What is a Reasonable Adjustment?
Reasonable adjustments remove or minimise disadvantages experienced by those with a disability or a health condition. As a job applicant, you can ask for reasonable adjustments for any part of the recruitment process. For example, someone might need the application form in a different format, wheelchair access for an interview, or more time for an interview test.
To help you during the recruitment process, we will work with you every step of the way taking into account any adjustments that could be beneficial to you. We want to make sure you feel supported should you need an adjustment, even if you do not feel you qualify under the Disability Confident Committed criteria.
As no two employers are the same, what may be reasonable for one employer, may not be for another. Regardless of these differences, the aim is to remove any substantial barrier that a person may experience in the recruitment process or within the workplace.
Sometimes individuals will be asked for evidence of disability or evidence that a particular adjustment would be beneficial, however it is not always necessary to request evidence where it is obvious that the adjustment would be beneficial.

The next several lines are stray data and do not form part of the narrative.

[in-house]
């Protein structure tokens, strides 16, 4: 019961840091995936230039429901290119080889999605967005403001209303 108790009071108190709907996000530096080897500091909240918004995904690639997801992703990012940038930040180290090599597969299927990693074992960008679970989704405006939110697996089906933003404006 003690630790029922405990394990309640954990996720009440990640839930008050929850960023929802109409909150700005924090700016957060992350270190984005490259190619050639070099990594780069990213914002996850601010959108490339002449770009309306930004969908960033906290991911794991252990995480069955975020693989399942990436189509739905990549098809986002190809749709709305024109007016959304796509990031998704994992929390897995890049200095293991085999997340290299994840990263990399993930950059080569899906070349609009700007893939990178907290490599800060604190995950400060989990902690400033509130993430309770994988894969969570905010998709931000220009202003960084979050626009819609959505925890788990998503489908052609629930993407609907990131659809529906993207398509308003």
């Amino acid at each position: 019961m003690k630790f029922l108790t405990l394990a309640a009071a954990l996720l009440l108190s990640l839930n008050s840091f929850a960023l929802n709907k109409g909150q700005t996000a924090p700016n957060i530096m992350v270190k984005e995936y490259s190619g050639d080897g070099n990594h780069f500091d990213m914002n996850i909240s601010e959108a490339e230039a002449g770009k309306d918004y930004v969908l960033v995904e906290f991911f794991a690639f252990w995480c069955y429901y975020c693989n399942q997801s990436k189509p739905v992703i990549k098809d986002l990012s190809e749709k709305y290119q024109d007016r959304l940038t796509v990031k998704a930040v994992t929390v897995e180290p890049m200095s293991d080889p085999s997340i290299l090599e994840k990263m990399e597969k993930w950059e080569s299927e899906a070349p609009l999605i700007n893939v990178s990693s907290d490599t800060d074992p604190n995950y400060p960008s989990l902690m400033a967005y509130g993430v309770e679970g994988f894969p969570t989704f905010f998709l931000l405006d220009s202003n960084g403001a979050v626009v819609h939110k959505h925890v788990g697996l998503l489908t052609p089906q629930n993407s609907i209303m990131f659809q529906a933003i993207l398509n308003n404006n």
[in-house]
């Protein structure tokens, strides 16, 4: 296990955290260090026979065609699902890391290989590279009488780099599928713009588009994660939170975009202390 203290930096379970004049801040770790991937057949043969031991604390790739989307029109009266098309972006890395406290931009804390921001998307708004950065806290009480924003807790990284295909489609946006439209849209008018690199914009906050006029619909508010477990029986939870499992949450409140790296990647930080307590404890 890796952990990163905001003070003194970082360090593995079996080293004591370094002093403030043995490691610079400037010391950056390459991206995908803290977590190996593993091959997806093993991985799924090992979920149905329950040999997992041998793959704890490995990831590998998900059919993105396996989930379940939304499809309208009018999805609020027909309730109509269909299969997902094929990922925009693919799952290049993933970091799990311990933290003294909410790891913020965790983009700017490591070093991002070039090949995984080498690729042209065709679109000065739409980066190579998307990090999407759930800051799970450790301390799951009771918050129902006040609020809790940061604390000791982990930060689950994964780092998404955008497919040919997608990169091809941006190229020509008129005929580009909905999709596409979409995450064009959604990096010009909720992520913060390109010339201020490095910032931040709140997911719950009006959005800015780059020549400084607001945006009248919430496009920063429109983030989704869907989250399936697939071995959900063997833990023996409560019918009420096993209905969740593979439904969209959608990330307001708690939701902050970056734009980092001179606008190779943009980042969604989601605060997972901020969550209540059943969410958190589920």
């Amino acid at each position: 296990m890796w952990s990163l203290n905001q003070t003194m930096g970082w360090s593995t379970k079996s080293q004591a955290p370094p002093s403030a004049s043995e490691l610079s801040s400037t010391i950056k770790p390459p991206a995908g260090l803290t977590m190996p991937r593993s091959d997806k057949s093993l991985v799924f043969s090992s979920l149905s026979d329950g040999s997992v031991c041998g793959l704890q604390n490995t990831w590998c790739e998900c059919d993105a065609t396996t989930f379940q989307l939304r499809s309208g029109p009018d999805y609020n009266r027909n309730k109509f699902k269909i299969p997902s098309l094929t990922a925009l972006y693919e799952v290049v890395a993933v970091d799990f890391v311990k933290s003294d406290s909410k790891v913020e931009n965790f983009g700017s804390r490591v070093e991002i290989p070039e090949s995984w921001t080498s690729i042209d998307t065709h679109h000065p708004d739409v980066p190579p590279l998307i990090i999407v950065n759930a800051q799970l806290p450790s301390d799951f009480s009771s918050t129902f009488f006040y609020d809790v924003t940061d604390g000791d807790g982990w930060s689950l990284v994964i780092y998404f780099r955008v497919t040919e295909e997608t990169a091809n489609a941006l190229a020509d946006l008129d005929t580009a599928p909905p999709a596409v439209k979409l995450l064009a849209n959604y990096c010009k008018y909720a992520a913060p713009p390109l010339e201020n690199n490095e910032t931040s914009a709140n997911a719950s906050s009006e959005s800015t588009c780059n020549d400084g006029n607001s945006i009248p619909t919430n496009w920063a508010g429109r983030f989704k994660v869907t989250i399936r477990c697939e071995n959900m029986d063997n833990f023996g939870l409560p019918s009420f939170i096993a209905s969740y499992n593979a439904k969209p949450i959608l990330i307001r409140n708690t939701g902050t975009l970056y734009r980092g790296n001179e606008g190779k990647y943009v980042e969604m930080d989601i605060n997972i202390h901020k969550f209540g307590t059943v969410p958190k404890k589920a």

The benefits of making reasonable adjustments
Whilst it is important to consider the legal context, putting in place some simple adjustments can have a positive impact on the wellbeing, experience and performance of the workforce.
Workplace adjustments can make an organisation a more attractive place to work and can contribute to the development of inclusive working environments and cultures by:
- Helping people to feel more valued, confident and supported in their job and in working towards their career aspirations.
- Improving employee engagement and staff experience, which in turn will increase staff retention.
- Providing higher levels of productivity and reducing levels of sickness absence.
- Reducing levels of harassment, bullying and abuse.
- Increasing understanding amongst senior leaders, managers and colleagues about diversity, equality and inclusion in the workplace, which in turn, will help to improve patient care and outcomes.
What kind of adjustments can be made?
Below are some examples of the type of adjustments that can be made. Please note this is not an exhaustive list.
Things such as:
- Adjustable desks
- Assistive technology software
- Dyslexia overlays
- Screen covers for glare
- Wheelchair access
- Desktop computers and/or laptops
- Laptop stands
- Change in hours
- Additional breaks
Reasonable Adjustments when it comes to interview
- A sign language interpreter
- Changing the time, location or format of interviews
- Providing interview questions in written format
- Additional time in timed tests, interviews or other assessment activities
- Advice about assistive technology